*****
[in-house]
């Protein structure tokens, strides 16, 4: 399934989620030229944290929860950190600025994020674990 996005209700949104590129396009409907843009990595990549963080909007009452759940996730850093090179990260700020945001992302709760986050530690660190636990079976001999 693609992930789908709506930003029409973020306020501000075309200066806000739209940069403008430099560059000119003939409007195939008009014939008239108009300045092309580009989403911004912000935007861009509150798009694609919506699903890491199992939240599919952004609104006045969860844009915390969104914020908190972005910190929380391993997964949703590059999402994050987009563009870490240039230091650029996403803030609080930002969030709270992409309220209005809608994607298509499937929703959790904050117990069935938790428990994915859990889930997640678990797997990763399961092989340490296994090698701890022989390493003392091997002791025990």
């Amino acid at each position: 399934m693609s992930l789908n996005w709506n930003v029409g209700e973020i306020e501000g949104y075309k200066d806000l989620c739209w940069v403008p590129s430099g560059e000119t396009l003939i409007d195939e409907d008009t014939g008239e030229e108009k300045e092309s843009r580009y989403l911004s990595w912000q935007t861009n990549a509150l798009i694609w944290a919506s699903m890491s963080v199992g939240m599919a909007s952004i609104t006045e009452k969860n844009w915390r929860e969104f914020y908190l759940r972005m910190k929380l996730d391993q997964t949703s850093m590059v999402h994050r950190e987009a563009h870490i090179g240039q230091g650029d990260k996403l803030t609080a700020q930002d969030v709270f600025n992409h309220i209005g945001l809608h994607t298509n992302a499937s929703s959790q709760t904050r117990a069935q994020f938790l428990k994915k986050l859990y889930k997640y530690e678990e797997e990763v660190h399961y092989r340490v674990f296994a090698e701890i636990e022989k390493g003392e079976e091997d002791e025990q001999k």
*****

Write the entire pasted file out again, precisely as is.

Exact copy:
[in-house]
């Protein structure tokens, strides 16, 4: 399934989620030229944290929860950190600025994020674990 996005209700949104590129396009409907843009990595990549963080909007009452759940996730850093090179990260700020945001992302709760986050530690660190636990079976001999 693609992930789908709506930003029409973020306020501000075309200066806000739209940069403008430099560059000119003939409007195939008009014939008239108009300045092309580009989403911004912000935007861009509150798009694609919506699903890491199992939240599919952004609104006045969860844009915390969104914020908190972005910190929380391993997964949703590059999402994050987009563009870490240039230091650029996403803030609080930002969030709270992409309220209005809608994607298509499937929703959790904050117990069935938790428990994915859990889930997640678990797997990763399961092989340490296994090698701890022989390493003392091997002791025990």
């Amino acid at each position: 399934m693609s992930l789908n996005w709506n930003v029409g209700e973020i306020e501000g949104y075309k200066d806000l989620c739209w940069v403008p590129s430099g560059e000119t396009l003939i409007d195939e409907d008009t014939g008239e030229e108009k300045e092309s843009r580009y989403l911004s990595w912000q935007t861009n990549a509150l798009i694609w944290a919506s699903m890491s963080v199992g939240m599919a909007s952004i609104t006045e009452k969860n844009w915390r929860e969104f914020y908190l759940r972005m910190k929380l996730d391993q997964t949703s850093m590059v999402h994050r950190e987009a563009h870490i090179g240039q230091g650029d990260k996403l803030t609080a700020q930002d969030v709270f600025n992409h309220i209005g945001l809608h994607t298509n992302a499937s929703s959790q709760t904050r117990a069935q994020f938790l428990k994915k986050l859990y889930k997640y530690e678990e797997e990763v660190h399961y092989r340490v674990f296994a090698e701890i636990e022989k390493g003392e079976e091997d002791e025990q001999k």